Broker Liable for Failing to Advise Insured of Vacancy Exclusion

An insured brought an action against his insurance broker for failing to advise him about the vacancy exclusion in his policy.  The action was allowed and the insured was awarded damages.

Cheecham v. Saskatchewan Government Insurance [2011] S.J. No. 500, August 2, 2011, Saskatchewan Court of Queen’s Bench, B. Scherman J.

The plaintiff, Mr. Roy Cheecham, brought an action against his insurer, Saskatchewan Government Insurance, and his insurance broker, Meadow North Agencies Ltd. (“Meadow North”) after coverage was denied for damage sustained to his vacant rental property. The claim against the insurer had been dismissed following a summary judgment application on the basis that the policy excluded coverage for vandalism if the property was vacant. The issues left to be decided by the Court were whether Meadow North had breached a duty owed to the plaintiff as his broker, whether the breach was a proximate cause of the loss, and whether the plaintiff had breached his duty to advise of a material change in the risk thus voiding the policy.

In 1993 the plaintiff attended at Meadow North’s office and completed an application for insurance for the property. The policy was issued and renewed annually thereafter. A booklet that outlined the policy stated that coverage for vandalism while the property was vacant was excluded.  It also stated that the plaintiff was required to notify the insurer within 30 days if the property became vacant. The insured was operating under the assumption that during those 30 days he would be coved for vandalism. That was not the case, as his coverage ended immediately upon vacancy.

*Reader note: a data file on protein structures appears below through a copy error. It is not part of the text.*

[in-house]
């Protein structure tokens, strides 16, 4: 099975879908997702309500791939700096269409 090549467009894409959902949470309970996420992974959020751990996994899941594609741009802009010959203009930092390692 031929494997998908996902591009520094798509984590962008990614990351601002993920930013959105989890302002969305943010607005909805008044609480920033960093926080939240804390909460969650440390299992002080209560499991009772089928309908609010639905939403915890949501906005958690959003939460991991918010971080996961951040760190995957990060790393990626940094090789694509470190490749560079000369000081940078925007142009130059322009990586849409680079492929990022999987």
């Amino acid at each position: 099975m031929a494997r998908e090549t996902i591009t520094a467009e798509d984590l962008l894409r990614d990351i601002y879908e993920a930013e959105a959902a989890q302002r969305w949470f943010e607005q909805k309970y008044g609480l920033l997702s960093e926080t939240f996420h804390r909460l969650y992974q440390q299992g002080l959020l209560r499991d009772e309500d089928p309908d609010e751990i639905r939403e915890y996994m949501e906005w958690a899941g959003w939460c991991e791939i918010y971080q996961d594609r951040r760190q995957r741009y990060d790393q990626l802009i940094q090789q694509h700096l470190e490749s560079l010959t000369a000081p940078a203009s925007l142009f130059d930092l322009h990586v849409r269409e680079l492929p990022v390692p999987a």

In 2004, the property sustained $30,000.00 in damage shortly after the plaintiff’s tenants had vacated the property. The plaintiff asserted that he was not aware of vacancy exclusion.

The Court found that Meadow North breached the duty of care owed to the plaintiff and that it was a proximate cause of the loss. There was no evidence that the plaintiff was provided with the booklet that outlined the coverage and the exclusions, nor was he advised about the fact that coverage would not be provided immediately when the property became vacant. It was reasonably foreseeable that a policy holder may think that they had 30 days to advise of the vacancy. Meadow North had a stringent duty as an insurance broker to provide information and advice to the plaintiff about his insurance coverage, including any gaps it may have had.

The plaintiff was awarded $30,000.00 in damages, plus pre-judgment interest, and costs.

This case was digested by Kim Yee and edited by David W. Pilley of Harper Grey LLP.

Saskatchewan Court of Appeal upholds payments to mother of brain-injured child